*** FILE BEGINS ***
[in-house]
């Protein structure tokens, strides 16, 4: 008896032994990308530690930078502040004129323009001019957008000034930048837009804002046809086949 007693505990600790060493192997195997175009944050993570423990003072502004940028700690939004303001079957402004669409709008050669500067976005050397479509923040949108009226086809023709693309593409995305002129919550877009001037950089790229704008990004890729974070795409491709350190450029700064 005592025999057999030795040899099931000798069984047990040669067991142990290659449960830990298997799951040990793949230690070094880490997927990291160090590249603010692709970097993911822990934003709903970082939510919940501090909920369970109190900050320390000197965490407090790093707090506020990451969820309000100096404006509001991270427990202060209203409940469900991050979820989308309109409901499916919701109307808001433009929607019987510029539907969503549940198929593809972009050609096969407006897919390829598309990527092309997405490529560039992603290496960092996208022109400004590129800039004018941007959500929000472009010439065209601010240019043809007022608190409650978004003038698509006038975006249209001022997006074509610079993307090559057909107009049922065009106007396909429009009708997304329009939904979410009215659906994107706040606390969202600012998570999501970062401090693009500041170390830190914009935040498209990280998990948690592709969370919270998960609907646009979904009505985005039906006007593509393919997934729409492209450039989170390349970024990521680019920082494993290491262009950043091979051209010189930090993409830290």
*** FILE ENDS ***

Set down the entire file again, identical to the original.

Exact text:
[in-house]
């Protein structure tokens, strides 16, 4: 008896032994990308530690930078502040004129323009001019957008000034930048837009804002046809086949 007693505990600790060493192997195997175009944050993570423990003072502004940028700690939004303001079957402004669409709008050669500067976005050397479509923040949108009226086809023709693309593409995305002129919550877009001037950089790229704008990004890729974070795409491709350190450029700064 005592025999057999030795040899099931000798069984047990040669067991142990290659449960830990298997799951040990793949230690070094880490997927990291160090590249603010692709970097993911822990934003709903970082939510919940501090909920369970109190900050320390000197965490407090790093707090506020990451969820309000100096404006509001991270427990202060209203409940469900991050979820989308309109409901499916919701109307808001433009929607019987510029539907969503549940198929593809972009050609096969407006897919390829598309990527092309997405490529560039992603290496960092996208022109400004590129800039004018941007959500929000472009010439065209601010240019043809007022608190409650978004003038698509006038975006249209001022997006074509610079993307090559057909107009049922065009106007396909429009009708997304329009939904979410009215659906994107706040606390969202600012998570999501970062401090693009500041170390830190914009935040498209990280998990948690592709969370919270998960609907646009979904009505985005039906006007593509393919997934729409492209450039989170390349970024990521680019920082494993290491262009950043091979051209010189930090993409830290």